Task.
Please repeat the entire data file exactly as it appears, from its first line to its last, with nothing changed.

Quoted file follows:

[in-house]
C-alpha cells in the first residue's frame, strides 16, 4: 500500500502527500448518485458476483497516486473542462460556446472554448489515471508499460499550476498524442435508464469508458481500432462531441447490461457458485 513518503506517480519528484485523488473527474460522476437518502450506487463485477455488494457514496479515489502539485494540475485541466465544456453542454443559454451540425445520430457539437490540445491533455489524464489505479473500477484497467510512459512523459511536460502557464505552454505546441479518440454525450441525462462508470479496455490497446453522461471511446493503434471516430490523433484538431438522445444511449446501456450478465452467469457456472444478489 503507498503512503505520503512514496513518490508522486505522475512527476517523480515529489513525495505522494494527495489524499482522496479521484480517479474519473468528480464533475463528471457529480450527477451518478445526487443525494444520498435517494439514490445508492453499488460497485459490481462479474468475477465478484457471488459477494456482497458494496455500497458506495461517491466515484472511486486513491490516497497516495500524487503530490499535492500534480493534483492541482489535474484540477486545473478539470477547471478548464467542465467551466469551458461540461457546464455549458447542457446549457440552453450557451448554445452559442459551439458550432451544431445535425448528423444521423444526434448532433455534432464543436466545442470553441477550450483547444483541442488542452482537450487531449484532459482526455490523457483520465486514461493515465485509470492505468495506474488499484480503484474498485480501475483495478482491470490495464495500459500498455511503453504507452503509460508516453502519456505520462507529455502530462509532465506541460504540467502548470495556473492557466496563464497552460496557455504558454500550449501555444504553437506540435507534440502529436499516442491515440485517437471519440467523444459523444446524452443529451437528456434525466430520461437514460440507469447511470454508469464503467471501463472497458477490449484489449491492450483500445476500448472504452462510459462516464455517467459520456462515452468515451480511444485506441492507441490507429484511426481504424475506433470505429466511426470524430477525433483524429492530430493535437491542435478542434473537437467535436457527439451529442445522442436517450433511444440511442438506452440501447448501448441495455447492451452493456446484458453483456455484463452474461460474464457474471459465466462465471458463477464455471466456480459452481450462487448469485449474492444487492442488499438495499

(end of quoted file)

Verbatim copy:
[in-house]
C-alpha cells in the first residue's frame, strides 16, 4: 500500500502527500448518485458476483497516486473542462460556446472554448489515471508499460499550476498524442435508464469508458481500432462531441447490461457458485 513518503506517480519528484485523488473527474460522476437518502450506487463485477455488494457514496479515489502539485494540475485541466465544456453542454443559454451540425445520430457539437490540445491533455489524464489505479473500477484497467510512459512523459511536460502557464505552454505546441479518440454525450441525462462508470479496455490497446453522461471511446493503434471516430490523433484538431438522445444511449446501456450478465452467469457456472444478489 503507498503512503505520503512514496513518490508522486505522475512527476517523480515529489513525495505522494494527495489524499482522496479521484480517479474519473468528480464533475463528471457529480450527477451518478445526487443525494444520498435517494439514490445508492453499488460497485459490481462479474468475477465478484457471488459477494456482497458494496455500497458506495461517491466515484472511486486513491490516497497516495500524487503530490499535492500534480493534483492541482489535474484540477486545473478539470477547471478548464467542465467551466469551458461540461457546464455549458447542457446549457440552453450557451448554445452559442459551439458550432451544431445535425448528423444521423444526434448532433455534432464543436466545442470553441477550450483547444483541442488542452482537450487531449484532459482526455490523457483520465486514461493515465485509470492505468495506474488499484480503484474498485480501475483495478482491470490495464495500459500498455511503453504507452503509460508516453502519456505520462507529455502530462509532465506541460504540467502548470495556473492557466496563464497552460496557455504558454500550449501555444504553437506540435507534440502529436499516442491515440485517437471519440467523444459523444446524452443529451437528456434525466430520461437514460440507469447511470454508469464503467471501463472497458477490449484489449491492450483500445476500448472504452462510459462516464455517467459520456462515452468515451480511444485506441492507441490507429484511426481504424475506433470505429466511426470524430477525433483524429492530430493535437491542435478542434473537437467535436457527439451529442445522442436517450433511444440511442438506452440501447448501448441495455447492451452493456446484458453483456455484463452474461460474464457474471459465466462465471458463477464455471466456480459452481450462487448469485449474492444487492442488499438495499